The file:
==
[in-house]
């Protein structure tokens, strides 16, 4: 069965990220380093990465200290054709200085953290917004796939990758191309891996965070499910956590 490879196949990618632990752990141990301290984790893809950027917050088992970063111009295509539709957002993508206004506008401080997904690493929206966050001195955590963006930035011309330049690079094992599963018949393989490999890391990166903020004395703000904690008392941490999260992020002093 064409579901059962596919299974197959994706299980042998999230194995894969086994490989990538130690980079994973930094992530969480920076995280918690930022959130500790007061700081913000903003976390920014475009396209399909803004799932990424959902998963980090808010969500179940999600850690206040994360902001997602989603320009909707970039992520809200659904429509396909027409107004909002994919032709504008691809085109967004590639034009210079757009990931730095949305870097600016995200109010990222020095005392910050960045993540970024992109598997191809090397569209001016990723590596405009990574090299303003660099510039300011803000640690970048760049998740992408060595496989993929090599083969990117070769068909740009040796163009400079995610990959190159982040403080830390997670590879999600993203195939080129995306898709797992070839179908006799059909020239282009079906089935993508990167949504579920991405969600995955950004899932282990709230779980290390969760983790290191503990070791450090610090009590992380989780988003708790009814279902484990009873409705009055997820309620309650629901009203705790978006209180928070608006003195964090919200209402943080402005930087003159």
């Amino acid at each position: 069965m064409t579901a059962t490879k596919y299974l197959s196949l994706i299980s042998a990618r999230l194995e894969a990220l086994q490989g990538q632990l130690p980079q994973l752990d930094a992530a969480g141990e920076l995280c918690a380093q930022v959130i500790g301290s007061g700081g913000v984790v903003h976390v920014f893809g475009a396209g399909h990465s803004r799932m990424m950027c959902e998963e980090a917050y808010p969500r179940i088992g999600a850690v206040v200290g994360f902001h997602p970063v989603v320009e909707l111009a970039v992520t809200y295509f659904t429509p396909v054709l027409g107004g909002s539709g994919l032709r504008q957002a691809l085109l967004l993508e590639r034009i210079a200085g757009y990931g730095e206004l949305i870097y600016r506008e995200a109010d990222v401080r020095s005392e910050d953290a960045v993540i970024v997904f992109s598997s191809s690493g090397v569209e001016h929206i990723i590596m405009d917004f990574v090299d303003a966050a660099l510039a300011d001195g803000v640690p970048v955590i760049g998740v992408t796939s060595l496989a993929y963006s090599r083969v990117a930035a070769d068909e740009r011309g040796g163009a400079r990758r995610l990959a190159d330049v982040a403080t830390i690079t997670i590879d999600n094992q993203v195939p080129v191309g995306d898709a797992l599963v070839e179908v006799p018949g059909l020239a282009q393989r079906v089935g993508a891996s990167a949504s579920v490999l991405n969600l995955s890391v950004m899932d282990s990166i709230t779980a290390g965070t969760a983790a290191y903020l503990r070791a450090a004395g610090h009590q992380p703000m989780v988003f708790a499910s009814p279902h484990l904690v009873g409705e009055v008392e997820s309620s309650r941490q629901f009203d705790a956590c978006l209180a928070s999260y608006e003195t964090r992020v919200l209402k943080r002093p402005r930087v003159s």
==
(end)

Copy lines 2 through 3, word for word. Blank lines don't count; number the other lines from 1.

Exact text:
């Protein structure tokens, strides 16, 4: 069965990220380093990465200290054709200085953290917004796939990758191309891996965070499910956590 490879196949990618632990752990141990301290984790893809950027917050088992970063111009295509539709957002993508206004506008401080997904690493929206966050001195955590963006930035011309330049690079094992599963018949393989490999890391990166903020004395703000904690008392941490999260992020002093 064409579901059962596919299974197959994706299980042998999230194995894969086994490989990538130690980079994973930094992530969480920076995280918690930022959130500790007061700081913000903003976390920014475009396209399909803004799932990424959902998963980090808010969500179940999600850690206040994360902001997602989603320009909707970039992520809200659904429509396909027409107004909002994919032709504008691809085109967004590639034009210079757009990931730095949305870097600016995200109010990222020095005392910050960045993540970024992109598997191809090397569209001016990723590596405009990574090299303003660099510039300011803000640690970048760049998740992408060595496989993929090599083969990117070769068909740009040796163009400079995610990959190159982040403080830390997670590879999600993203195939080129995306898709797992070839179908006799059909020239282009079906089935993508990167949504579920991405969600995955950004899932282990709230779980290390969760983790290191503990070791450090610090009590992380989780988003708790009814279902484990009873409705009055997820309620309650629901009203705790978006209180928070608006003195964090919200209402943080402005930087003159």
């Amino acid at each position: 069965m064409t579901a059962t490879k596919y299974l197959s196949l994706i299980s042998a990618r999230l194995e894969a990220l086994q490989g990538q632990l130690p980079q994973l752990d930094a992530a969480g141990e920076l995280c918690a380093q930022v959130i500790g301290s007061g700081g913000v984790v903003h976390v920014f893809g475009a396209g399909h990465s803004r799932m990424m950027c959902e998963e980090a917050y808010p969500r179940i088992g999600a850690v206040v200290g994360f902001h997602p970063v989603v320009e909707l111009a970039v992520t809200y295509f659904t429509p396909v054709l027409g107004g909002s539709g994919l032709r504008q957002a691809l085109l967004l993508e590639r034009i210079a200085g757009y990931g730095e206004l949305i870097y600016r506008e995200a109010d990222v401080r020095s005392e910050d953290a960045v993540i970024v997904f992109s598997s191809s690493g090397v569209e001016h929206i990723i590596m405009d917004f990574v090299d303003a966050a660099l510039a300011d001195g803000v640690p970048v955590i760049g998740v992408t796939s060595l496989a993929y963006s090599r083969v990117a930035a070769d068909e740009r011309g040796g163009a400079r990758r995610l990959a190159d330049v982040a403080t830390i690079t997670i590879d999600n094992q993203v195939p080129v191309g995306d898709a797992l599963v070839e179908v006799p018949g059909l020239a282009q393989r079906v089935g993508a891996s990167a949504s579920v490999l991405n969600l995955s890391v950004m899932d282990s990166i709230t779980a290390g965070t969760a983790a290191y903020l503990r070791a450090a004395g610090h009590q992380p703000m989780v988003f708790a499910s009814p279902h484990l904690v009873g409705e009055v008392e997820s309620s309650r941490q629901f009203d705790a956590c978006l209180a928070s999260y608006e003195t964090r992020v919200l209402k943080r002093p402005r930087v003159s």